Aviation sector: Betting high

Anand Kalyanaraman | Updated on January 20, 2018



The sector is known to make millionaires of billionaires, and Warren Buffett famously shuns it. But investors who had the gumption to bet on Indian aviation stocks in the dreary days of late 2014 would be pleased as punch.

The SpiceJet stock has more than quadrupled while the Jet Airways stock has nearly tripled since then, despite losing ground in recent months. Investors in the IndiGo Airlines IPO in October 2015 would be sitting on gains of about 35 per cent — lower than the 75 per cent plus gains at the beginning of the year but still quite neat. Investors may soon have another stock to bet on; reports indicate that GoAir may hit the market in 2016-17.

Record profit

The strong appetite for aviation stocks over the past year or so has not been without reason. Sharply lower fuel cost and high passenger growth have enabled many airlines to post strong profits after a long hiatus. From being on the verge of shutdown in late 2014, SpiceJet’s fortunes revived with the change in management in early 2015, which coincided well with favourable flying dynamics. The airline posted profit of ₹334 crore in the nine months ended December 2015, compared with a loss of over ₹700 crore in the April-December 2014 period.

Jet Airways too swung to profit of ₹776 crore in the April-December 2015 period from loss of about ₹85 crore in the year-ago period. IndiGo nearly doubled its profit year-on-year to more than ₹1,400 crore for the nine months ending December 2015. The recent December quarter has, in fact, been the best for all these airlines with record quarterly profit. The March quarter is expected to be quite healthy too.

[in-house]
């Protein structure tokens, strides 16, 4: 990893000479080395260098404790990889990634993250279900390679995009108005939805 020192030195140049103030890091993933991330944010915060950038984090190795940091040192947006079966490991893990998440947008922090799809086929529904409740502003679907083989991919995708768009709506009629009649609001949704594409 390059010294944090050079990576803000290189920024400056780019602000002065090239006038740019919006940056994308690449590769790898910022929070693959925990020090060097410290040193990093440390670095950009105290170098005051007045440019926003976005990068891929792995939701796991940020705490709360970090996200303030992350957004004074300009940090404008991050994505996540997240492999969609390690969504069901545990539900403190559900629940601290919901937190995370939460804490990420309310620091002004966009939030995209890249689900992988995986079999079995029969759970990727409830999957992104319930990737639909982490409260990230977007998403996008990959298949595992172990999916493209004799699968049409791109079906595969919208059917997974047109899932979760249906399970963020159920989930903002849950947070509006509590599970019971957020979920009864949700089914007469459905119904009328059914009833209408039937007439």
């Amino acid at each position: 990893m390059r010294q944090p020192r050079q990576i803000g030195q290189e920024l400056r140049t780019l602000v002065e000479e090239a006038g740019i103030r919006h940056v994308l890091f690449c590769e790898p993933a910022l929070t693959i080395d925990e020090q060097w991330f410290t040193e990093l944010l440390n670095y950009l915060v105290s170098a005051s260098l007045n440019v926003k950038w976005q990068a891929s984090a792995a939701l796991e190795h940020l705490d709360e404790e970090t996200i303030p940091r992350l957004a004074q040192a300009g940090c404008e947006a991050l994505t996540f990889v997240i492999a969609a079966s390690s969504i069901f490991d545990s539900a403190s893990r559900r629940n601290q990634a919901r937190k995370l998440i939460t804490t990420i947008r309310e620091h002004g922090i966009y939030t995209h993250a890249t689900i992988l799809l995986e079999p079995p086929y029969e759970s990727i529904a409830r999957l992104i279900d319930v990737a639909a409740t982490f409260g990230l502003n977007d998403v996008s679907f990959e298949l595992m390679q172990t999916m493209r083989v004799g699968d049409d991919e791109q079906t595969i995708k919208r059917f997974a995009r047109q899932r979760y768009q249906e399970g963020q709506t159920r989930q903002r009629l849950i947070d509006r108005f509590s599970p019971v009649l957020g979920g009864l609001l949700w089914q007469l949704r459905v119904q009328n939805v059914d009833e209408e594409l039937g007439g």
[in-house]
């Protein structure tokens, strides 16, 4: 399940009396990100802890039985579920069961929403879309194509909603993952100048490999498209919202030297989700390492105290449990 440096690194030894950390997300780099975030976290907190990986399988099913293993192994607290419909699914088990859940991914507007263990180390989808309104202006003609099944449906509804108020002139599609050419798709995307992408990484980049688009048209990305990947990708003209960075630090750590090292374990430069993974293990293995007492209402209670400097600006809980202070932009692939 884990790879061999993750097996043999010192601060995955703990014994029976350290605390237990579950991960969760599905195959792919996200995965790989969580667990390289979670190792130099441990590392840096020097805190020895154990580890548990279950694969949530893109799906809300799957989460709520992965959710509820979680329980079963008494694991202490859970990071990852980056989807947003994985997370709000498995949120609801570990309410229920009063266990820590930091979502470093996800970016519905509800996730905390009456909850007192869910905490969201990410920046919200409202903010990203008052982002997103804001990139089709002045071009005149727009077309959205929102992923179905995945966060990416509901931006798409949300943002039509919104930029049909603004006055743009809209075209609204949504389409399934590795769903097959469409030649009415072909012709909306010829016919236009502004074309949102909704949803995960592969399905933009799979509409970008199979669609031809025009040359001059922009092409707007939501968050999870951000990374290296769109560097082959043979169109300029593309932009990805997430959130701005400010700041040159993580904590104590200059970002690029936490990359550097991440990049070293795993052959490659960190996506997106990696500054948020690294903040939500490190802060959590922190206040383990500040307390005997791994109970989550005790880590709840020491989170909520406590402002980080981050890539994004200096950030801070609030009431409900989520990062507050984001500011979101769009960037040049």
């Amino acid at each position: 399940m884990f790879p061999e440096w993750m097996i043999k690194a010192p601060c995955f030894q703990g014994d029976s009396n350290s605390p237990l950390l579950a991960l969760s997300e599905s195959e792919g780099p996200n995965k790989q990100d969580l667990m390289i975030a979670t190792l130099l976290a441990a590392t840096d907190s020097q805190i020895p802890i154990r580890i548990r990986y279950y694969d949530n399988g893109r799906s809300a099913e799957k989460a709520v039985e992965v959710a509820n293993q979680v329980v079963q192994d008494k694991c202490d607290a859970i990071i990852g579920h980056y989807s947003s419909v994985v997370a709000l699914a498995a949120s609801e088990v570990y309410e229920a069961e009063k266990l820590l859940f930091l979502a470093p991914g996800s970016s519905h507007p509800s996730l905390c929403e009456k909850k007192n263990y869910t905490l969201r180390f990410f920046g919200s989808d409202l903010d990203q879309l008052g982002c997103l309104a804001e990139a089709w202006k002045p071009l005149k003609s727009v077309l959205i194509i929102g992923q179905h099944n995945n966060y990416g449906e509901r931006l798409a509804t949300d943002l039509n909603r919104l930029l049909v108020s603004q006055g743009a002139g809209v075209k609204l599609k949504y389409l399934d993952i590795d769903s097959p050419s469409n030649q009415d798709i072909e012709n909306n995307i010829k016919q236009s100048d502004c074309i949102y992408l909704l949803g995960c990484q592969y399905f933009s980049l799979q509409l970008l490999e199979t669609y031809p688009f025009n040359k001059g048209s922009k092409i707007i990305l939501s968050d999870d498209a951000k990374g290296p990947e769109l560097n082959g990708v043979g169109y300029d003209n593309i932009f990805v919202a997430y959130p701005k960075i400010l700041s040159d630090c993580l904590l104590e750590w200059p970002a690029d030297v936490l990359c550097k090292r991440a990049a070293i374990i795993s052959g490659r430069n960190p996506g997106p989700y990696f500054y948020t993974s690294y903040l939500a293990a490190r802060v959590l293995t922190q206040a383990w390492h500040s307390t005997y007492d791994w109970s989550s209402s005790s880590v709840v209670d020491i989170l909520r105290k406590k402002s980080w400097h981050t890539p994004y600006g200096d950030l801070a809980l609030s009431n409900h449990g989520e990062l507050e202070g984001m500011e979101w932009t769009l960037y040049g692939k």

Time for pause

While the stock rallies have been spectacular, it may be time for a pause. One, the key driver of the sector’s turnaround — cheap fuel — needs to be watched. With crude oil price inching up over the past few months, ATF price has risen about 20 per cent since February.

Higher excise duty on ATF in the Budget has also played a part. If passed on to customers, traffic and revenue growth could slow down, and if absorbed by airlines, their margins could be dented. A further rally in crude oil prices, though unlikely given the global tepid demand and oversupply conditions, could queer the pitch for airlines.

Next, after the run-up, the valuations of the stocks are not cheap. The pull-back in the stocks since January suggests caution. There are company-specific factors to consider too. For instance, while SpiceJet’s financial growth metrics should be above industry average, there could be a fairly large stock and earnings dilution on allotment of shares against warrants to the erstwhile promoters.

If a long-term bet on the Indian aviation sector is what you seek, IndiGo Airlines seems the better choice, at least for now. This is despite its premium valuation compared with peers. With the delivery of the fuel-efficient A320neos having commenced, a major overhang on the stock has been removed. The airline’s consistent profitability, market leadership, massive capacity addition plans and track record in running a tight ship also provide comfort.

The company’s track record is not without blemish though — its huge dividend payout to promoters before the IPO turned its net worth negative. Also, IndiGo’s September 2015 quarter profit was much lower than what was expected on the basis of the positive comments by the management before the IPO.

Published on April 17, 2016

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